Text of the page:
Thanks for the Trouble
Author: Thomas Wallach

Thanks for the Trouble

 

Possession
Author: Elana Johnson

Possession

 

From the Earth to the Moon & Around the Moon
Author: Jules Verne
From the Earth to the Moon

 

we all looked up
Author: Thomas Wallach
We All Looked Up

 

Paranormalcy
Author: Kiersten White

Paranormalcy

 

Flowers in the Attic
Petals on the Wind
If There be Thorns
Seeds of Yesterday
Author: V.C. Andrews

VC pt 1

If you’ve kept up with me then you might’ve read my reviews on The Mirror Sisters trilogy. If not then here they are:

The Mirror Sisters

Broken Glass

Shattered Memories

The Mirror Sisters comes from Andrews notes not the woman herself. I’ve been told and told and TOLD to read from the master herself and I’m finally getting to. Took me a little bit to get the whole set but get ready. Andrews is storming the blog. I’m very excited which then makes me a wee bit nervous because I don’t want this to suck. I really don’t I’ve heard how twisted this series gets and I saw the Lifetime movies. (And yes, I’m a sucker for them. They were pretty good in my opinion…for Lifetime anyway.) So I’m a bundle of different jittery emotions. And over books!

 

 

 

Currently…

Currently

 

Journey to the Centre of the Earth
Author: Jules Verne

JTCE

I’ve been telling myself to read a couple of Verne’s books and I’m glad I’m doing so. There’s such a different style what I’ve read.

 

Twenty Thousand Leagues Under the Sea
Author: Jules Verne

20,000 Leagues

 

The Alchemy of Forever (an Incarnation novel)
Author: Avery Williams
Alchemy of Forever

 

1984
Author: George Orwell

1984 - flavorwire

Halfway through pt. 2 right now.

 

Hellraiser: The Dark Watch
Author: Cliver Barker

Hellraiser

I’m a super fan of Clive Barker and I had no clue that Hellraiser had a graphic novel! Two exciting things! I love this series and I’m very surprised it’s had such a downturn in its movie series. It’s such a classic. I believe it’s overdue for a rebirth. Pinhead deserves better.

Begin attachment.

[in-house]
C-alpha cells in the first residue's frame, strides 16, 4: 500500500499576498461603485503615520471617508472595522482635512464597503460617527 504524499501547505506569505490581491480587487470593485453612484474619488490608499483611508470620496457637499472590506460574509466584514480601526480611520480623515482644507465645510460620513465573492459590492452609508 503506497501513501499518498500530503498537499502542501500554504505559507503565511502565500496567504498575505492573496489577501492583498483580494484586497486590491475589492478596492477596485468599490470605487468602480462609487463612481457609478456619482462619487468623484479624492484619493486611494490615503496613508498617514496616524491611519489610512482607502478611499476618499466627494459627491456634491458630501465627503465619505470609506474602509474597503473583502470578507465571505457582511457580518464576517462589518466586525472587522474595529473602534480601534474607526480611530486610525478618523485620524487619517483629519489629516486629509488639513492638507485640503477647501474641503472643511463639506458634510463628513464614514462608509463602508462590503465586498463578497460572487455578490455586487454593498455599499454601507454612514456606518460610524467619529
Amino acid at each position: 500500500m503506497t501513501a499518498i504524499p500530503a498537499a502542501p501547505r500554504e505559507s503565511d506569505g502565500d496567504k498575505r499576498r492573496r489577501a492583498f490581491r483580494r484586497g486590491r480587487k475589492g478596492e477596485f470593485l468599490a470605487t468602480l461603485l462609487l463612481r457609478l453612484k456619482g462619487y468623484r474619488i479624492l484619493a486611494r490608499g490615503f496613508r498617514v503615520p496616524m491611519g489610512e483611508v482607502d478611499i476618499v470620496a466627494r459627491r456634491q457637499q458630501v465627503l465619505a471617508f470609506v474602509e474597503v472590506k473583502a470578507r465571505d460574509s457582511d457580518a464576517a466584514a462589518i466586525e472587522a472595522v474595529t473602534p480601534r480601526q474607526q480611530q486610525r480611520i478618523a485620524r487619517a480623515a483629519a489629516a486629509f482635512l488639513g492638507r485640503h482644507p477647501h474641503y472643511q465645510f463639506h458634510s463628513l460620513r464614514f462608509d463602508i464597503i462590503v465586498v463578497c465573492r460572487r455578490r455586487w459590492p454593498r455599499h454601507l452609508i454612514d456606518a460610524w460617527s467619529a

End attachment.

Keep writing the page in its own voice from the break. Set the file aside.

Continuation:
Up for review…

Up for Review

 

Tidal
Author: Amanda Hocking

Tidal

 

Journey to the Centre of the Earth
Author: Jules Verne
JTCE

 

Alchemey of Forever (an Incarnation novel)
Author: Avery Williams
Alchemy of Forever
1984
Author: George Orwell
1984 - flavorwire

 

So there we go! Lots happening.

I just want to take a moment and say thank you to all of you fantastic book nerds and others! I’ve reached 100 followers and I know, that doesn’t seem like a lot, but it means quite a bit to me. I enjoy sharing what I read. I started this blog because I enjoy that. Well, that and because I think my mom was getting tired of me geeking out at her, and I was wondering why I wasn’t doing this sooner. So, thank you. I do my best to make this enjoyable and fun and something that gets people interested in all kinds of books.

I know I do older books along with newer releases. I’m always up for reading all kinds of books and want you to be as well. Though, I’m not going to lie, I LOVE Young Adult. Mysteries and Thrillers make me sleepy. Classics take me a lot longer to read. ARCs are always exciting because it’s like getting Christmas presents. But all books are worth a shot.

books on me

All in all, what I’m saying is, I love you book nerds. Keep on page turning. And find me here whenever you’re looking for an adventure. I may be able to spitfire a book or two.

 

More to come soon…

-K.

 

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Don’t forget! Tell me what you think of me posting a monthly book tag! Any other thoughts? Tell me in the comments below.

Just Around the River Bend (Wind in the Willows – A Book Review)

The Wind in the Willows
Author: Kenneth Grahame
Published: 1908

On Goodreads

 Wind in the Willows

My Rating: Full boltFull boltFull boltFull boltFull bolt

5/25

 

“Look, baby! There goes the great Mr. Toad! And that’s the gallant Water Rat, a terrible fighter, walking o’ long him! And yonder comes the famous Mr. Mole, of whom you so often have heard your father tell!”